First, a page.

inspection in the Public Information and Records Integrity Branch
(PIRIB), Rm. 119, Crystal Mall 2, 1921 Jefferson Davis Hwy.,
Arlington, VA, from 8:30 a.m. to 4 p.m., Monday through Friday,
excluding legal holidays. The PIRIB telephone number is (703) 305-5805.
II. Background
    The Food Quality Protection Act of 1996 significantly amended the
FFDCA, creating a new safety standard for judging the acceptability of
tolerances for pesticide residues in food. The new statutory standard
allows EPA to approve a new tolerance or leave an existing tolerance in
place only if the tolerance is ``safe.'' The statute defines ``safe''
to mean ``that there is a reasonable certainty that no harm will result
from aggregate exposure to the pesticide chemical residue, including
all anticipated dietary exposures and all other exposures for which
there is reliable data'' [FFDCA section
408(b)(2)(A)(ii)]. In making the safety determination, EPA ``shall
consider, among other relevant factors . . . available information
concerning the cumulative effects of such residues and other substances
that have a common mechanism of toxicity'' [FFDCA section
408(b)(2)(D)(v)]. The FQPA amendments not only made the new safety
standard applicable to new tolerances, but also to tolerances in
existence when FQPA became law. FQPA set a ten year schedule for EPA to
reassess all existing tolerances, with interim deadlines for completion
of 33 percent and 66 percent of tolerance reassessments three and six
years, respectively, after the date of enactment. Pesticide tolerances
subject to reassessment under the FQPA section 408(q) may only remain
in effect without modification if they meet the section 408(b)(2)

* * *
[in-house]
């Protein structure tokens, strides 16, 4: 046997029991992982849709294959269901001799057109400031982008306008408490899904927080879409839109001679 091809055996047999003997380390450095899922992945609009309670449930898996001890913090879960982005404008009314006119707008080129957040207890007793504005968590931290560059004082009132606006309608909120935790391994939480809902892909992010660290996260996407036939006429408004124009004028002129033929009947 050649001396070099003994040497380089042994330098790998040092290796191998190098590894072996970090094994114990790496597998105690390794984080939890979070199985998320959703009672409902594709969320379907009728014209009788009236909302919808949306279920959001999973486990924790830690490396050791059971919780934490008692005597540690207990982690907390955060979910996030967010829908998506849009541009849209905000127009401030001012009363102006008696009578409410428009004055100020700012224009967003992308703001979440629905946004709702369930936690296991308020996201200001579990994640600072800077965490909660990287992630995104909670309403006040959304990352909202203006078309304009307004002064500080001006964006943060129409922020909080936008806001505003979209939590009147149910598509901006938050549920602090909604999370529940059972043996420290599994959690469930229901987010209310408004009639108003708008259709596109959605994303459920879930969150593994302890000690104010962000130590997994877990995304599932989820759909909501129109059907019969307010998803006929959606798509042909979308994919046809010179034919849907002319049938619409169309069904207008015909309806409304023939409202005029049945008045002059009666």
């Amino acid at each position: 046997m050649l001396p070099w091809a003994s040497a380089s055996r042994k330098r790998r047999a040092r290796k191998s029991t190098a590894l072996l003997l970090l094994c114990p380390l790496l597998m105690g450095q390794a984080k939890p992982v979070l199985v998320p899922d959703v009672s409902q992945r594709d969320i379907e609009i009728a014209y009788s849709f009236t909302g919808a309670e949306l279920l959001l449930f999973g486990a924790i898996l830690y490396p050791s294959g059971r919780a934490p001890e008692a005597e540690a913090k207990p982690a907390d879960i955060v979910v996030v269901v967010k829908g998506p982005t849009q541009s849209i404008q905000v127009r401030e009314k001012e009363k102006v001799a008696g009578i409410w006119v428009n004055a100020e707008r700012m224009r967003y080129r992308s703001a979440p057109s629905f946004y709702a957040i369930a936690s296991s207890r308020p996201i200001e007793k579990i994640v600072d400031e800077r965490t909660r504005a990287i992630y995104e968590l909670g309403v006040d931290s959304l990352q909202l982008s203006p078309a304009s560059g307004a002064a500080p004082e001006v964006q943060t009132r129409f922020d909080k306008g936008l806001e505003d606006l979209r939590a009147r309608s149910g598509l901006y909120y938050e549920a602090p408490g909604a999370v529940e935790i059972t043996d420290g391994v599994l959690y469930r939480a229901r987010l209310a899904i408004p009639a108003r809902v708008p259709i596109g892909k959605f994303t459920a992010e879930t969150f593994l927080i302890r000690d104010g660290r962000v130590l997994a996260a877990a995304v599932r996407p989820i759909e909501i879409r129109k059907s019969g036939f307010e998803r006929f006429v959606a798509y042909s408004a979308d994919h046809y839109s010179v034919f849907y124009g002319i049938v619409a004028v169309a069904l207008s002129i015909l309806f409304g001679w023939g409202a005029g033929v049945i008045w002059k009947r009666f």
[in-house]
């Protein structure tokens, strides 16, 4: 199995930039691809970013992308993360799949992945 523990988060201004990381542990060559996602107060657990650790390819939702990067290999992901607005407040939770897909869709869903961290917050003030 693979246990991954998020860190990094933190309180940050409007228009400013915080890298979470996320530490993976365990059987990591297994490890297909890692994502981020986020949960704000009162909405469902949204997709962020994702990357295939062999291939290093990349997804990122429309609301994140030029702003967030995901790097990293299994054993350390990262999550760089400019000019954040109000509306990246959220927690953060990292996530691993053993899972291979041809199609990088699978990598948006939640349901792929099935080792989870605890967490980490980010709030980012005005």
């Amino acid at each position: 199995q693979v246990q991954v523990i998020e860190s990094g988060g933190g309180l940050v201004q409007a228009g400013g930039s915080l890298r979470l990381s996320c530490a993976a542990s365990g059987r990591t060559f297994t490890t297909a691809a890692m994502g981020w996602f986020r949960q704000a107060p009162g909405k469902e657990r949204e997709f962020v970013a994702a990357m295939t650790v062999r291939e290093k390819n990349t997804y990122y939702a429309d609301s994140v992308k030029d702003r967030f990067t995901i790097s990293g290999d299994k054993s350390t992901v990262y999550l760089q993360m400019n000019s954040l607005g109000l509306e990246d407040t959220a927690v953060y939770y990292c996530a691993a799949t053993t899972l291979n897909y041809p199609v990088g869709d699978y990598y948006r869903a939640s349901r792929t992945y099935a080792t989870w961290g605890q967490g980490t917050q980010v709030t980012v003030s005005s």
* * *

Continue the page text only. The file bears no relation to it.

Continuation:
safety standard. Finally, FQPA instructed EPA to give priority to the
review of tolerances which appear to pose the greatest risk to public
health.
    Consistent with the FQPA mandate, EPA identified organophosphate
pesticides as high priority for tolerance reassessment. EPA has
determined that the OPs share a ``common mechanism of toxicity,'' and
therefore that the Agency will consider the cumulative risks of OPs in
making the safety determination for any tolerance for a pesticide in
this group. The Agency has reviewed individual OP pesticides to
determine whether they meet the current health and safety standards of
the Federal Insecticide, Fungicide, and Rodenticide Act (FIFRA) and the
FFDCA safety standard, and has presented its determinations in
documents called ``Interim Reregistration Eligibility Decisions''
(IREDs). When the pesticide covered by an IRED shares a common
mechanism of toxicity with other pesticides, the IRED addresses the
aggregate risk of the chemical but does not take a position on the
FFDCA standard until the Agency has also considered the potential
cumulative risks of the group of pesticides.
    In addition to its consideration of individual OP pesticides, EPA
has also conducted a preliminary CRA for all of the OPs and sought
public comment on the assessment. The Agency recently released the
revised OP CRA for public comment. The preliminary and revised OP
cumulative risk assessment documents are available at www.epa.gov/
pesticides/cumulative. In addition, EPA presented the assessments to
its FIFRA Scientific Advisory Panel (SAP) for expert, independent
scientific peer review. The SAP provided a generally favorable review
of the preliminary assessment. See www.epa.gov/scipoly/sap/index.htm. 
EPA has raised with stakeholders during a number of public meetings the
concept of reassessing selected OP tolerances because, based on